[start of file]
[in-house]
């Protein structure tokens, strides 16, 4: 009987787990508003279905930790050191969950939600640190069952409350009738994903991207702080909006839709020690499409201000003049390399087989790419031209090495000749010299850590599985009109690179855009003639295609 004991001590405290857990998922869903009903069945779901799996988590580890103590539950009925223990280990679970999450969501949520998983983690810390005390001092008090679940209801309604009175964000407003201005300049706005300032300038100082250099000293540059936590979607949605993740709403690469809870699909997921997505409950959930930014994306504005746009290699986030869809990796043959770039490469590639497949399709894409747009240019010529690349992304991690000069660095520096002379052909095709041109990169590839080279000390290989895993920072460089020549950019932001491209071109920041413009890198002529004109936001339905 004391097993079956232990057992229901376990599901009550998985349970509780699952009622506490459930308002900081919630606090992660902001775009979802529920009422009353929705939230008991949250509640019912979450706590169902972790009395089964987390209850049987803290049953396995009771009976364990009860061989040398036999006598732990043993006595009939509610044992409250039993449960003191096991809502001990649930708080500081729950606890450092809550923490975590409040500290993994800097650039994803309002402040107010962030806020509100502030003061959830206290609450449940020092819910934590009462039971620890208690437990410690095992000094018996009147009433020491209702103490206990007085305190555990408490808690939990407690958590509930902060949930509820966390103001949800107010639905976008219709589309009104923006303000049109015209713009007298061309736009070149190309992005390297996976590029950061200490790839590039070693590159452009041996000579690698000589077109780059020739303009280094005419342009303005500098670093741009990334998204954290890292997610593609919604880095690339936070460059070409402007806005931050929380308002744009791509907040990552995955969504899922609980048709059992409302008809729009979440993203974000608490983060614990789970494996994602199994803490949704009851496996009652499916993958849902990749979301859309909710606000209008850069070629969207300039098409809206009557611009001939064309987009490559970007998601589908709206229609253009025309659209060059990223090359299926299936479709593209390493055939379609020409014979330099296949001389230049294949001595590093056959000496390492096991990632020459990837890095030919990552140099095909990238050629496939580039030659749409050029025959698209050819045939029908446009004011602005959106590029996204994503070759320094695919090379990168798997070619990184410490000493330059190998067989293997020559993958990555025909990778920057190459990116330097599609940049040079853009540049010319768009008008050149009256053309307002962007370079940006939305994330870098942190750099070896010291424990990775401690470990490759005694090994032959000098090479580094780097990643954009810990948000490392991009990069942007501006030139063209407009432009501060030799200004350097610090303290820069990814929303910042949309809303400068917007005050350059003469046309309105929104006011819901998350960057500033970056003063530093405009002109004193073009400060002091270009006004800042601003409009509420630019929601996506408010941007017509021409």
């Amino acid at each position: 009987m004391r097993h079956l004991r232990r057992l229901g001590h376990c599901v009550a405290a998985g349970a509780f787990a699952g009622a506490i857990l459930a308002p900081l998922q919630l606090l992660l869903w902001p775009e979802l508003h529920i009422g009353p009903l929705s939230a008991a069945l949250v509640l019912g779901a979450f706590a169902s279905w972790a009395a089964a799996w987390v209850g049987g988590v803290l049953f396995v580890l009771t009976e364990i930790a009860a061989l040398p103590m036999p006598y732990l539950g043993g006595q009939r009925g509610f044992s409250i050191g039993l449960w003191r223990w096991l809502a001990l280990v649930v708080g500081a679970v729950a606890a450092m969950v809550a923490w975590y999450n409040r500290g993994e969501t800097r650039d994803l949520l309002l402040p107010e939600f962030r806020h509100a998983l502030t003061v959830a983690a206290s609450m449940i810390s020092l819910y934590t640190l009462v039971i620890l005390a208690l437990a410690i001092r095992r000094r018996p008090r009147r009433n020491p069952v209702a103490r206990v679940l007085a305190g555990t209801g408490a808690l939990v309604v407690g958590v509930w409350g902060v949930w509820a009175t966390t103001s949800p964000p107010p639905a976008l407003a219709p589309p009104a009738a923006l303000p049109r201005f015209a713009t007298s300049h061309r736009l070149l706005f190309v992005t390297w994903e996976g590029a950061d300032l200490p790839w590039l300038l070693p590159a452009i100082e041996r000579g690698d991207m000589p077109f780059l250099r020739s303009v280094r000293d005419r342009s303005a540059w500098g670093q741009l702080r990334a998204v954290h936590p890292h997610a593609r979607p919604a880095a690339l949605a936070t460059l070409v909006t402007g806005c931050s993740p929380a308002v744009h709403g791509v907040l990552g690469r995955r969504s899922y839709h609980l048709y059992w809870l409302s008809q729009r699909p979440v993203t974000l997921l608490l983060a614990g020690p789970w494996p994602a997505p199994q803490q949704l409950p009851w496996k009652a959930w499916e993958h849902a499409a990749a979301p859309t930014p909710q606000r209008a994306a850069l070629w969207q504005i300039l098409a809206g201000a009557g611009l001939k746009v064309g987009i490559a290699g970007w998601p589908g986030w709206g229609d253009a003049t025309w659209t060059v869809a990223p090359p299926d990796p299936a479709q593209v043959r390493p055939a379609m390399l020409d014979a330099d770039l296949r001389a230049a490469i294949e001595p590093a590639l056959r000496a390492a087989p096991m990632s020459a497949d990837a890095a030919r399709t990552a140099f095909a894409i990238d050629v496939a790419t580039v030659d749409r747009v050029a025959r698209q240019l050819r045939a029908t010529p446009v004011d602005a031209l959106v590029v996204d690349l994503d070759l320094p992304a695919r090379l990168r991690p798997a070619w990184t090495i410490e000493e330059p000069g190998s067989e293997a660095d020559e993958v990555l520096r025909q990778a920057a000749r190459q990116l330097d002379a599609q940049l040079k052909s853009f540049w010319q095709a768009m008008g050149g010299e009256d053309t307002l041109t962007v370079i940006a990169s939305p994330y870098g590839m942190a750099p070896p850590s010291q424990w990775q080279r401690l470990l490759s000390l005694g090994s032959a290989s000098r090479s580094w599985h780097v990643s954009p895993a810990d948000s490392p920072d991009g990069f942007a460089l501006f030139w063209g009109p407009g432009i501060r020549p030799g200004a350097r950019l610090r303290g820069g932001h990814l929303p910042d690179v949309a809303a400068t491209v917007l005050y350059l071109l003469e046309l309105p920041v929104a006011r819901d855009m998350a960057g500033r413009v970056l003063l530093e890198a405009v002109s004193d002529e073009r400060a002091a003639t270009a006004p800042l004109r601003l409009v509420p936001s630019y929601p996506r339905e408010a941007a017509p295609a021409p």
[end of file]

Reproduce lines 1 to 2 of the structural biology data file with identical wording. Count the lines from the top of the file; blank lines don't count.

[in-house]
């Protein structure tokens, strides 16, 4: 009987787990508003279905930790050191969950939600640190069952409350009738994903991207702080909006839709020690499409201000003049390399087989790419031209090495000749010299850590599985009109690179855009003639295609 004991001590405290857990998922869903009903069945779901799996988590580890103590539950009925223990280990679970999450969501949520998983983690810390005390001092008090679940209801309604009175964000407003201005300049706005300032300038100082250099000293540059936590979607949605993740709403690469809870699909997921997505409950959930930014994306504005746009290699986030869809990796043959770039490469590639497949399709894409747009240019010529690349992304991690000069660095520096002379052909095709041109990169590839080279000390290989895993920072460089020549950019932001491209071109920041413009890198002529004109936001339905 004391097993079956232990057992229901376990599901009550998985349970509780699952009622506490459930308002900081919630606090992660902001775009979802529920009422009353929705939230008991949250509640019912979450706590169902972790009395089964987390209850049987803290049953396995009771009976364990009860061989040398036999006598732990043993006595009939509610044992409250039993449960003191096991809502001990649930708080500081729950606890450092809550923490975590409040500290993994800097650039994803309002402040107010962030806020509100502030003061959830206290609450449940020092819910934590009462039971620890208690437990410690095992000094018996009147009433020491209702103490206990007085305190555990408490808690939990407690958590509930902060949930509820966390103001949800107010639905976008219709589309009104923006303000049109015209713009007298061309736009070149190309992005390297996976590029950061200490790839590039070693590159452009041996000579690698000589077109780059020739303009280094005419342009303005500098670093741009990334998204954290890292997610593609919604880095690339936070460059070409402007806005931050929380308002744009791509907040990552995955969504899922609980048709059992409302008809729009979440993203974000608490983060614990789970494996994602199994803490949704009851496996009652499916993958849902990749979301859309909710606000209008850069070629969207300039098409809206009557611009001939064309987009490559970007998601589908709206229609253009025309659209060059990223090359299926299936479709593209390493055939379609020409014979330099296949001389230049294949001595590093056959000496390492096991990632020459990837890095030919990552140099095909990238050629496939580039030659749409050029025959698209050819045939029908446009004011602005959106590029996204994503070759320094695919090379990168798997070619990184410490000493330059190998067989293997020559993958990555025909990778920057190459990116330097599609940049040079853009540049010319768009008008050149009256053309307002962007370079940006939305994330870098942190750099070896010291424990990775401690470990490759005694090994032959000098090479580094780097990643954009810990948000490392991009990069942007501006030139063209407009432009501060030799200004350097610090303290820069990814929303910042949309809303400068917007005050350059003469046309309105929104006011819901998350960057500033970056003063530093405009002109004193073009400060002091270009006004800042601003409009509420630019929601996506408010941007017509021409």